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A superbly illustrated narrative of how Napoleon skilfully extracted his Grande Armee from the clutches of the pursuing Russian armies.
Much has been written about the Battle of the Berezina and the 1812 Russian campaign in general, during which the cold winter devastated the Grande Armée. Historians often praise Napoleon for his actions at the Berezina and attribute his success to a brilliant strategic mind, laying a trap that deceived the Russians and resulted in a remarkable feat in the history of warfare. 
Drawing on contemporary sources (letters, diaries, memoirs), and featuring an extensive order of battle, this book recreates in hourly detail one of the great escapes in military history, a story often told with embellishments that require a more critical examination. Although the core of Napoleon’s army escaped, tens of thousands were killed in the battle, trampled in the rush for the bridge, drowned in the icy waters of the Berezina, or captured. 
Written by an acknowledged expert on the period, and using a broad range of sources from all sides, this title brings to life in stunning visual detail, using maps, battlescene artworks and period illustrations, the events of late November 1812, as Napoleon’s retreating, desperate Grand Armée extricated itself from the clutches of the Russian armies under Kutuzov, Wittgenstein and Chichagov in an epic feat of heroism and masterful tactics.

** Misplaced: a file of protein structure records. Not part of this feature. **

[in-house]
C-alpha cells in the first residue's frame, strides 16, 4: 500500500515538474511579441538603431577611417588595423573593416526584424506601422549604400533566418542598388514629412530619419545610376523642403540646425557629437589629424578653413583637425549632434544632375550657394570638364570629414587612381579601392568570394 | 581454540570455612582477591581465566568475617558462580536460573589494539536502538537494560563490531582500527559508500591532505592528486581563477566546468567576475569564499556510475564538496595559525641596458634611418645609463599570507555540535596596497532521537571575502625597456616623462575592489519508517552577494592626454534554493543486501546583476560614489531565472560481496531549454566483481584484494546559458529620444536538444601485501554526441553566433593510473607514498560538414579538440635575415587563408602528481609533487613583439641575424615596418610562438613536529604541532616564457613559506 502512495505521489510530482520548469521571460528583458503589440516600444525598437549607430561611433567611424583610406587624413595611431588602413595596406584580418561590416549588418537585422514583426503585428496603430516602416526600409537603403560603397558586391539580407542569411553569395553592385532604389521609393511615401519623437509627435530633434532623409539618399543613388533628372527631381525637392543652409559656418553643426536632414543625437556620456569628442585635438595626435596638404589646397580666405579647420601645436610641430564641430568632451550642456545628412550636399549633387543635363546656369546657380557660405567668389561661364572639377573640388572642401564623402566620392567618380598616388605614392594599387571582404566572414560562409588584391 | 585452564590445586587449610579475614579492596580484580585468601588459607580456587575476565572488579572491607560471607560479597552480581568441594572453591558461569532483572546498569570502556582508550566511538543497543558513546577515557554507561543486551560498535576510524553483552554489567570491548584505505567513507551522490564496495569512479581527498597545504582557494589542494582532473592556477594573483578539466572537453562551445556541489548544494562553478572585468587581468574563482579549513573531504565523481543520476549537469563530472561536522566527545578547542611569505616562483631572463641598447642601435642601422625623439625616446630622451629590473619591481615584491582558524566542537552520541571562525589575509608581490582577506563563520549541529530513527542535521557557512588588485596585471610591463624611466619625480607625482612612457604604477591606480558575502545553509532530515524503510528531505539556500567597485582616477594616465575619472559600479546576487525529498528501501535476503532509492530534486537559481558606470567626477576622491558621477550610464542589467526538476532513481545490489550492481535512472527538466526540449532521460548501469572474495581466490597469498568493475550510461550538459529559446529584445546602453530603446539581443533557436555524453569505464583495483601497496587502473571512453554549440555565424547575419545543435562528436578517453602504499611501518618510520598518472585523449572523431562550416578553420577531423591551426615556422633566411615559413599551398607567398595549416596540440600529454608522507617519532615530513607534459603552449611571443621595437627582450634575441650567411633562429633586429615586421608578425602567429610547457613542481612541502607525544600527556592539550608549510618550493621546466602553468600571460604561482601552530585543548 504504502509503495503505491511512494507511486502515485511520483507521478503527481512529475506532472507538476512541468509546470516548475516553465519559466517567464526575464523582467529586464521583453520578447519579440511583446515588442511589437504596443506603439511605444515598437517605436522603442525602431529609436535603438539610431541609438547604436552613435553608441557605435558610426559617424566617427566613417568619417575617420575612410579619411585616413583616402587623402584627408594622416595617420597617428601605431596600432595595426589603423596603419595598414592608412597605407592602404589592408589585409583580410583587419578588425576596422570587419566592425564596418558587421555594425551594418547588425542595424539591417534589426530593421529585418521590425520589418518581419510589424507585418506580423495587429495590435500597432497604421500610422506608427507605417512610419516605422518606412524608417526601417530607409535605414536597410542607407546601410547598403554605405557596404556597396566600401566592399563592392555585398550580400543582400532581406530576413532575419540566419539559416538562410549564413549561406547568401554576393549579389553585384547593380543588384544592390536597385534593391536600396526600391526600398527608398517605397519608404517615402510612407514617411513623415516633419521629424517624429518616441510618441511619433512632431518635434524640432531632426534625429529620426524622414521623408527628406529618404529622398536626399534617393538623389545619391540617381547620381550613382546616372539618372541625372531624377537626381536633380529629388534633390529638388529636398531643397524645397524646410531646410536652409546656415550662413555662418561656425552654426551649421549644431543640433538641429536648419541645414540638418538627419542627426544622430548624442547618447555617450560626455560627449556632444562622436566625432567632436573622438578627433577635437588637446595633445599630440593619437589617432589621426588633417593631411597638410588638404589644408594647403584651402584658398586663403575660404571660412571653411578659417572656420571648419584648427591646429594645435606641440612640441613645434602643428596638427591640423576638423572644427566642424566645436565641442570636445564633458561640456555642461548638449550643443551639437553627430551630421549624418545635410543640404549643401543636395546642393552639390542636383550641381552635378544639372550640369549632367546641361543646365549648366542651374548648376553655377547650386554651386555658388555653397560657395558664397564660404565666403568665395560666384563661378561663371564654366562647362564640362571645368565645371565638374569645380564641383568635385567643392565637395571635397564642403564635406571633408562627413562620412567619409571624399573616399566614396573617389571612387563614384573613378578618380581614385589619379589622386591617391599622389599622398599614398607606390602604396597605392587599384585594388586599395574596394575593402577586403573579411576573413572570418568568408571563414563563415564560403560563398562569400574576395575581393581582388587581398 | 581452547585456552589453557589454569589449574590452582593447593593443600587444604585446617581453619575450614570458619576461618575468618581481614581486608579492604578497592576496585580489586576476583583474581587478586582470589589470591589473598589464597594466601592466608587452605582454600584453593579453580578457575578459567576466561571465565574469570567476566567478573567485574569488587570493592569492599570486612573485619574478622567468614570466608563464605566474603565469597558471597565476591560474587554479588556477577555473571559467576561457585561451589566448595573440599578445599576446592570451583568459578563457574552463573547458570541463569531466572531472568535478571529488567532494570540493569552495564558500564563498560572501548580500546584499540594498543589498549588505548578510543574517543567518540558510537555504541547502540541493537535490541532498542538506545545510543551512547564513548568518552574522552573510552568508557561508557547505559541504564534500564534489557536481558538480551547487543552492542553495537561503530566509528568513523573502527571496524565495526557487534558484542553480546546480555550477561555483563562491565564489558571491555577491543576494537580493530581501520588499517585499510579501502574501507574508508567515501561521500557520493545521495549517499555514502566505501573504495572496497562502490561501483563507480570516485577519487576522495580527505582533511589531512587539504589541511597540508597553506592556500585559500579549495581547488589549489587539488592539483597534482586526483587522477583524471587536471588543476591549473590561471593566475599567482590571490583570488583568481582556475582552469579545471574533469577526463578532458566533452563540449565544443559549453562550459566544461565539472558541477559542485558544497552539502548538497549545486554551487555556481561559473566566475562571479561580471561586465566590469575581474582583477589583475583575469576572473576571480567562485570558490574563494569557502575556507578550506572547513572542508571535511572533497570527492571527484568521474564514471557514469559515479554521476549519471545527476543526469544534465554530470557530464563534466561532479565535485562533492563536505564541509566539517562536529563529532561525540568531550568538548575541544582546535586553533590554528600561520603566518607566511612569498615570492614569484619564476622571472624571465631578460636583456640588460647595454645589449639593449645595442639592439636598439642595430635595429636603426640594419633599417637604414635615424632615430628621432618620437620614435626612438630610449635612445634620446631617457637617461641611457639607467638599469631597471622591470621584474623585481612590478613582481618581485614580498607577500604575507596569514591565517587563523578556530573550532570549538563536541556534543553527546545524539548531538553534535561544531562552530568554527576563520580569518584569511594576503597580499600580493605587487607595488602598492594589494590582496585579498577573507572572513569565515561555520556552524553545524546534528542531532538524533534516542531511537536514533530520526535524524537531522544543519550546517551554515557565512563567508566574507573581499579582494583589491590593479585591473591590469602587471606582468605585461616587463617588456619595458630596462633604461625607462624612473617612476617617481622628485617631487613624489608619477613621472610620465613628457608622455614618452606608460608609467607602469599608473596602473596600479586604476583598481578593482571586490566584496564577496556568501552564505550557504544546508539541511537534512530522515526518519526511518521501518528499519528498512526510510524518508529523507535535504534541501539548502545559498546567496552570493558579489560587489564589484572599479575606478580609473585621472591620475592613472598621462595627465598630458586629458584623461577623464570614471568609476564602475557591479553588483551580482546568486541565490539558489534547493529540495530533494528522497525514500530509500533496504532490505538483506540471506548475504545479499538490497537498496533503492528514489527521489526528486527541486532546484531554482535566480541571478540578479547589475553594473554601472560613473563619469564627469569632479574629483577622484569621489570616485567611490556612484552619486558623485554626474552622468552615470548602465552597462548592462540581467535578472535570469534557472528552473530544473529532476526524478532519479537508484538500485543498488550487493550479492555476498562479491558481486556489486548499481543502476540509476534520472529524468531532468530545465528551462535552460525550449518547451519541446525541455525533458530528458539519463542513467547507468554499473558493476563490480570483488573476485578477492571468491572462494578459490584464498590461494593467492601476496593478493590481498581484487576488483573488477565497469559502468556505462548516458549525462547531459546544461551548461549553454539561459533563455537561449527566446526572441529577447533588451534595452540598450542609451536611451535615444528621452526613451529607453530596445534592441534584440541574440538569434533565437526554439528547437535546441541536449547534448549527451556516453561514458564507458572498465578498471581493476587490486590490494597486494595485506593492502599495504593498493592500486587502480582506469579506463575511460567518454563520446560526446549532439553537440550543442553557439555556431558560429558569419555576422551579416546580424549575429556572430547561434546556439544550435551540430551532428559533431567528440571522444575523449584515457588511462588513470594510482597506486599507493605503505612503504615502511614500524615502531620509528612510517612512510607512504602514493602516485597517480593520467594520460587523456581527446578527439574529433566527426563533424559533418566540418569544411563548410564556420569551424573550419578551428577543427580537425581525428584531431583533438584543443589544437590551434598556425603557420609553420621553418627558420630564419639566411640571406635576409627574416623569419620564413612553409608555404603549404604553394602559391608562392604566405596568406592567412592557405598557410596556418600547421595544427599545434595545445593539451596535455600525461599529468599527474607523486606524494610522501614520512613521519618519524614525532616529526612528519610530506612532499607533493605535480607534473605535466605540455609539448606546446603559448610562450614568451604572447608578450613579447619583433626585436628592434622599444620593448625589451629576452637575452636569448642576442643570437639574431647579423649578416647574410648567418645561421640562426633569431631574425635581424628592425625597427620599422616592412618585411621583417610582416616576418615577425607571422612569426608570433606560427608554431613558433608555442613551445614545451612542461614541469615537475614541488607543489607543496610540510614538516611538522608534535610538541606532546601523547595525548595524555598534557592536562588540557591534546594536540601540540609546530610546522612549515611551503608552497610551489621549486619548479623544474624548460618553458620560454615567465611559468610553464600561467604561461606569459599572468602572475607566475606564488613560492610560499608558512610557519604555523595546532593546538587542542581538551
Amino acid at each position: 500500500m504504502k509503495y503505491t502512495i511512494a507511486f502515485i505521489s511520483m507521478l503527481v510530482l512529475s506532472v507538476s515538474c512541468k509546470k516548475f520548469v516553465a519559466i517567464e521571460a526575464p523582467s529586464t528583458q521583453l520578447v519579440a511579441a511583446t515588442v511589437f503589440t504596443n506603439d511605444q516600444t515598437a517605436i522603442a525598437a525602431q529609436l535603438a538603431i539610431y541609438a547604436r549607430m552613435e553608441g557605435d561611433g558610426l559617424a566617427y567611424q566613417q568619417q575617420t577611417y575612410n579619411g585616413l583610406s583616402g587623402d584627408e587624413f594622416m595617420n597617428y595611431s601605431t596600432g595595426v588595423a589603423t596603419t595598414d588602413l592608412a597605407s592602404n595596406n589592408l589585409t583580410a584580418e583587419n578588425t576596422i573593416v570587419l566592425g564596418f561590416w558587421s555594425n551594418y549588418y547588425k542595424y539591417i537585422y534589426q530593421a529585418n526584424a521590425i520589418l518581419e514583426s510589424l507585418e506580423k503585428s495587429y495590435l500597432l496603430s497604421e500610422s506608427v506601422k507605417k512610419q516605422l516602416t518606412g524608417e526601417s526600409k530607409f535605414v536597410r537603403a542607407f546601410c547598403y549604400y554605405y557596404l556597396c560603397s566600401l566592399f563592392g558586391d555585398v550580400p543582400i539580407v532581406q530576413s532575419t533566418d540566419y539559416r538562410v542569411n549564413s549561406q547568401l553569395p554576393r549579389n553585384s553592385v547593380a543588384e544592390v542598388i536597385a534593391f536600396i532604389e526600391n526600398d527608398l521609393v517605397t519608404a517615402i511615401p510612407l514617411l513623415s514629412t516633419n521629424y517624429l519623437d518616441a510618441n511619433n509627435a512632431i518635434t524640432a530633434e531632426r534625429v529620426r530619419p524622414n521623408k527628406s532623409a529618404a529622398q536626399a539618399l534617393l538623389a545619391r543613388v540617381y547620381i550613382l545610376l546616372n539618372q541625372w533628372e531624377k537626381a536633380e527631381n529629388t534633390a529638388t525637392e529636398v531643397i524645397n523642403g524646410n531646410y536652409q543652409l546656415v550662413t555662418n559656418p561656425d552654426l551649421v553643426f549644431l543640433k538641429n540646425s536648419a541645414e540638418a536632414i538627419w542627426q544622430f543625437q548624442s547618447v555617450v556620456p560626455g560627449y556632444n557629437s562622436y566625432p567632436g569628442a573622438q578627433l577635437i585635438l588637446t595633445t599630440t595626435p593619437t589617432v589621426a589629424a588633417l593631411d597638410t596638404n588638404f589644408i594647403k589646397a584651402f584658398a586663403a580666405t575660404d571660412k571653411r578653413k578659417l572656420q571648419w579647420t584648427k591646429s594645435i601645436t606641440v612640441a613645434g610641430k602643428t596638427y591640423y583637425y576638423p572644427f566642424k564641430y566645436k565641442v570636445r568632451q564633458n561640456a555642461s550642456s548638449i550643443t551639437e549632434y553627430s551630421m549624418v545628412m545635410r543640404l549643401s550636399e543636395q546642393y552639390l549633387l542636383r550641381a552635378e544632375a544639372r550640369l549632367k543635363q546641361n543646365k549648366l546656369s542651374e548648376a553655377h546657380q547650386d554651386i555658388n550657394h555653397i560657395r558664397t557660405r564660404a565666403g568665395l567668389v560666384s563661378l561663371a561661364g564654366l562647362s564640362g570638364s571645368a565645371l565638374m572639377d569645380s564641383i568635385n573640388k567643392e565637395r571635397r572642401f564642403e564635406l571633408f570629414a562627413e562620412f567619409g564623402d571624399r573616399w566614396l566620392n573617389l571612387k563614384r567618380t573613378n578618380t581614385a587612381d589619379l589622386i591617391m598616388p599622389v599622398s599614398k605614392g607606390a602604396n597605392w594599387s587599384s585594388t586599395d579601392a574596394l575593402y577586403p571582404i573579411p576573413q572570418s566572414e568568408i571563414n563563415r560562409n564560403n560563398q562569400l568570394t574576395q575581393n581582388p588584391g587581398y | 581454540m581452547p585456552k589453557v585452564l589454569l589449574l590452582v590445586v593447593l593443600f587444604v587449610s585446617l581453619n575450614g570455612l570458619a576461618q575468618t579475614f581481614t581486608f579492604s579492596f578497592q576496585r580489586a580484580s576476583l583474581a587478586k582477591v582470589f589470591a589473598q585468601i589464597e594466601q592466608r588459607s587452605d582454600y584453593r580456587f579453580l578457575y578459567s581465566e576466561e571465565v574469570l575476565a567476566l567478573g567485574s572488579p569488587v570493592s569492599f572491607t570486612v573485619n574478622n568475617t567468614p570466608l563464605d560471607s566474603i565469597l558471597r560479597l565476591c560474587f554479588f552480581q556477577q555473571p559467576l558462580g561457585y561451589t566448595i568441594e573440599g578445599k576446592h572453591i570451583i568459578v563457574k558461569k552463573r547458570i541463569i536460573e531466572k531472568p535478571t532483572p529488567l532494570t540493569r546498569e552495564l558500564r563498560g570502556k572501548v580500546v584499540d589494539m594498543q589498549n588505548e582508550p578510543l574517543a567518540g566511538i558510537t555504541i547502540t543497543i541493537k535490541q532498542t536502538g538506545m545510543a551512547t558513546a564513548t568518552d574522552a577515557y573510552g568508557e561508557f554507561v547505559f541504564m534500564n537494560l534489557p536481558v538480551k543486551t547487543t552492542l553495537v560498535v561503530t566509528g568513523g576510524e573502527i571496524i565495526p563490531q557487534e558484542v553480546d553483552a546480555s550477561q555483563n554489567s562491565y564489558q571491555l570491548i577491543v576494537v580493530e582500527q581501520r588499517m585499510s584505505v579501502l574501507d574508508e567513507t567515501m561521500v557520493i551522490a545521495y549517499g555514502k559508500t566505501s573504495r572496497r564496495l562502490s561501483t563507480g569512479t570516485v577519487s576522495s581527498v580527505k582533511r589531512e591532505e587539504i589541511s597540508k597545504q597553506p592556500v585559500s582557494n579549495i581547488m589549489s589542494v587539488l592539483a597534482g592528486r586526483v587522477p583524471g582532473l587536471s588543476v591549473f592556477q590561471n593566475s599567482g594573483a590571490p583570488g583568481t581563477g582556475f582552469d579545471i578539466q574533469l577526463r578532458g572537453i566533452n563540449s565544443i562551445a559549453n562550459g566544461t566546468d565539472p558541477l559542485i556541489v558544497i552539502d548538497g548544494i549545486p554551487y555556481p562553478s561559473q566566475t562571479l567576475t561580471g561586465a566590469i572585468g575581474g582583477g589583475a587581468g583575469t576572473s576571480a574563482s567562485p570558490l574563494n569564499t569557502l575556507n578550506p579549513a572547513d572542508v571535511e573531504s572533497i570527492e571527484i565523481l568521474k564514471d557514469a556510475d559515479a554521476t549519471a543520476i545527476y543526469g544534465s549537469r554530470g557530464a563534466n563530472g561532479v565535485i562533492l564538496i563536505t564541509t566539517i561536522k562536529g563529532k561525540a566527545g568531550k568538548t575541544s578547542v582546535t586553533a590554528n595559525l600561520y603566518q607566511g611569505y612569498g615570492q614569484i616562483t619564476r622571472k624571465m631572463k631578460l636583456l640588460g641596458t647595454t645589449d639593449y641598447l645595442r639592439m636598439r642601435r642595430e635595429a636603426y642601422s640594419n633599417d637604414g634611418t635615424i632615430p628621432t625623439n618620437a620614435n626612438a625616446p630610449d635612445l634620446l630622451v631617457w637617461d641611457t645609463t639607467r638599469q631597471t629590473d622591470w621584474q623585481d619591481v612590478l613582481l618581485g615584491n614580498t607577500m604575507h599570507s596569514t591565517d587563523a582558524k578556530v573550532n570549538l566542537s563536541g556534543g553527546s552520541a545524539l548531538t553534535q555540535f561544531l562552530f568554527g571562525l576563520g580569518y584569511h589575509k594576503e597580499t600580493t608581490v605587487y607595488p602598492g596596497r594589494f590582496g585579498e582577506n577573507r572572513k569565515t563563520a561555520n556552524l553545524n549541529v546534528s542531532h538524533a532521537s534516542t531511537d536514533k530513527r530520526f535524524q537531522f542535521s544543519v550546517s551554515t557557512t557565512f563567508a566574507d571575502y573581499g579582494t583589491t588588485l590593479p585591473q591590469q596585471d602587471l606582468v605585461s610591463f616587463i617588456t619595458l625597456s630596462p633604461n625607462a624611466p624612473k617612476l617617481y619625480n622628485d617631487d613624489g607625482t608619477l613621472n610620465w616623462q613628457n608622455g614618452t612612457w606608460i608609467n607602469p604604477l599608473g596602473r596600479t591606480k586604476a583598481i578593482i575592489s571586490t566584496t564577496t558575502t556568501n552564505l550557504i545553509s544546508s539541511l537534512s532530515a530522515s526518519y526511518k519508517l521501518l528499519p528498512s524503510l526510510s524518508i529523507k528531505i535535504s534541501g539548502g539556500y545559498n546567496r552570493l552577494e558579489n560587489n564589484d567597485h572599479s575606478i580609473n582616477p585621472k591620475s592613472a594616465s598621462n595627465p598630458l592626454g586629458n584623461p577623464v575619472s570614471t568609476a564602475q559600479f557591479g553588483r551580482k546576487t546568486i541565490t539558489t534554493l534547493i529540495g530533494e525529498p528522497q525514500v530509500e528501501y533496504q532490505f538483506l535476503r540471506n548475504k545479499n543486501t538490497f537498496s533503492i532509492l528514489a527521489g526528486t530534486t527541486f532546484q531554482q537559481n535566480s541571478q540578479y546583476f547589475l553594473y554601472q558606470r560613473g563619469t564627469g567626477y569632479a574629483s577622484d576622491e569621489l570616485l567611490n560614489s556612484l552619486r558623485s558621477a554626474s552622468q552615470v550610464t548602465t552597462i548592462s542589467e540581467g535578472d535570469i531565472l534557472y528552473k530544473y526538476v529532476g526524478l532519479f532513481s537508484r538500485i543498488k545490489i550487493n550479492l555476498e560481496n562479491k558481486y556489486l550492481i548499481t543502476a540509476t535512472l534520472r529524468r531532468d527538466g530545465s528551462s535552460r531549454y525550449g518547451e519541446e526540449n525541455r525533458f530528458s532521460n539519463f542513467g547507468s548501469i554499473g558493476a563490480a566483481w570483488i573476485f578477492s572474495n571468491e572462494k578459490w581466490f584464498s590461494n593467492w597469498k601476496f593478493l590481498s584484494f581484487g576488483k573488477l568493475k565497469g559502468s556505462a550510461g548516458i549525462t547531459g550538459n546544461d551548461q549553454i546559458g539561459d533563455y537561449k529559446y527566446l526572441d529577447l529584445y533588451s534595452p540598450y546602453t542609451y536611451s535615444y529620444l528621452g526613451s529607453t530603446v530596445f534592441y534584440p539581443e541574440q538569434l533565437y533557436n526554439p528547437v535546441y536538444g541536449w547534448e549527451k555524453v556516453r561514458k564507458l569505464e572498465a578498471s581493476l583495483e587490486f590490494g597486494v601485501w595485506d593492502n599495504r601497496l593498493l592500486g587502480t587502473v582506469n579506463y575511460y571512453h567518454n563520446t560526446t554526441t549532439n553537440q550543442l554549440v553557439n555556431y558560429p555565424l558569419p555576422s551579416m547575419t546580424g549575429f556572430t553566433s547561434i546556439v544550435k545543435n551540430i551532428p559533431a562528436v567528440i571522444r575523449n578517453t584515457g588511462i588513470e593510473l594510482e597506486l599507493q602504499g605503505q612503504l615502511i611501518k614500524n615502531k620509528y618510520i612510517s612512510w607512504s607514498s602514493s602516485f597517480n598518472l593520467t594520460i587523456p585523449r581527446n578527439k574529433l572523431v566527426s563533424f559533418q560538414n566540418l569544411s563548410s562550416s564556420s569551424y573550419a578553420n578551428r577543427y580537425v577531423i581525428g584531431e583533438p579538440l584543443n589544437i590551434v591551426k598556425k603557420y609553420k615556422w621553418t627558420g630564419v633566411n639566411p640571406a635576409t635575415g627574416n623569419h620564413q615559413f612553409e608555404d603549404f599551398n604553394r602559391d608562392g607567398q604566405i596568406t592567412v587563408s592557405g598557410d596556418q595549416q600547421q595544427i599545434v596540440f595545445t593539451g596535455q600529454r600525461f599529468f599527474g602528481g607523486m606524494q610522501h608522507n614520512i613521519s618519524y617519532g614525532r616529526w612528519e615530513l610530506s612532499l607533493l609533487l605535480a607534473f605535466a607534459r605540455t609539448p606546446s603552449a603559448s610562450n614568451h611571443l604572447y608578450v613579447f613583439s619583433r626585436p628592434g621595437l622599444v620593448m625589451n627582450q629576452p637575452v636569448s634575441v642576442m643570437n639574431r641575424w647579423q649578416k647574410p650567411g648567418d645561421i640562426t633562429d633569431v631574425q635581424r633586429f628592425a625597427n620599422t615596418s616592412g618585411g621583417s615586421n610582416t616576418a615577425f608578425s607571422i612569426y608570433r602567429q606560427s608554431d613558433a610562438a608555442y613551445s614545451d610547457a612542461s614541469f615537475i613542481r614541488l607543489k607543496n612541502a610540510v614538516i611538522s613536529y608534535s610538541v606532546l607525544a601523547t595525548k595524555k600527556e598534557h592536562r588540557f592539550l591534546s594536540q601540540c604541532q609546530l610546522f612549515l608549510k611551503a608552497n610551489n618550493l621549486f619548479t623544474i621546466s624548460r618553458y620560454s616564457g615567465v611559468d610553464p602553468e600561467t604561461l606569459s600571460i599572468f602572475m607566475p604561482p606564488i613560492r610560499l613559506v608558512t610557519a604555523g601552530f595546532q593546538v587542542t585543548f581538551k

Berezina 1812

  • Alexander Mikaberidze

    A superbly illustrated epic of how Napoleon skilfully extracted his Grande Armee from the clutches of the pursuing Russian armies.
  • Book Details

    Imprint: Osprey Publishing
    Publication Date: 22-12-2022
    Format: Paperback | 248 x 184mm | 96 pages
  • About the Author

    Alexander Mikaberidze is Professor of History and the Ruth Herring Noel Endowed Chair at Louisiana State University Shreveport. He is an internationally acclaimed historian of the Napoleonic Wars, and the author and editor of two dozen books, including The Napoleonic Wars: A Global History (Oxford, 2020) and a trilogy on Napoleon’s invasion of Russia.
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